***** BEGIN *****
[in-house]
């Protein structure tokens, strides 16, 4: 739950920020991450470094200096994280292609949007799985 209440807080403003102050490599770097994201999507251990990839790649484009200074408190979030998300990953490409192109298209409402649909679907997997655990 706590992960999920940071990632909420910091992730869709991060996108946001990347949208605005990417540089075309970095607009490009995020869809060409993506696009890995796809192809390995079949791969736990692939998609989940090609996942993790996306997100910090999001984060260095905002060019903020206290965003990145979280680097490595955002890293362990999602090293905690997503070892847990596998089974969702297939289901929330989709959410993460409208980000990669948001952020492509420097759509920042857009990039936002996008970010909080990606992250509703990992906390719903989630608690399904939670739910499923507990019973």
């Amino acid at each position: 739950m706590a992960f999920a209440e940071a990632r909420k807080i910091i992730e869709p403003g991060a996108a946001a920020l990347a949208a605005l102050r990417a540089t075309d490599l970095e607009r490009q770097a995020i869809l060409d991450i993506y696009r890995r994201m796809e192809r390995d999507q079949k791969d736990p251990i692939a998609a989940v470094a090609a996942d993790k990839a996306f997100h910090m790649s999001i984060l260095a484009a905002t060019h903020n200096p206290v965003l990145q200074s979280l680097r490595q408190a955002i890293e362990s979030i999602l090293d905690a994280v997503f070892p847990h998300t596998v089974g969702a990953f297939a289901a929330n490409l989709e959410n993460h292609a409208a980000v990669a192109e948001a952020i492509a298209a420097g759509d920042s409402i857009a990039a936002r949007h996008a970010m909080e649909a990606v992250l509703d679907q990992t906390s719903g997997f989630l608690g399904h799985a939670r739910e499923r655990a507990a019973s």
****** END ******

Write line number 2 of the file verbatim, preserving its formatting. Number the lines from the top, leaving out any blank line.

């Protein structure tokens, strides 16, 4: 739950920020991450470094200096994280292609949007799985 209440807080403003102050490599770097994201999507251990990839790649484009200074408190979030998300990953490409192109298209409402649909679907997997655990 706590992960999920940071990632909420910091992730869709991060996108946001990347949208605005990417540089075309970095607009490009995020869809060409993506696009890995796809192809390995079949791969736990692939998609989940090609996942993790996306997100910090999001984060260095905002060019903020206290965003990145979280680097490595955002890293362990999602090293905690997503070892847990596998089974969702297939289901929330989709959410993460409208980000990669948001952020492509420097759509920042857009990039936002996008970010909080990606992250509703990992906390719903989630608690399904939670739910499923507990019973």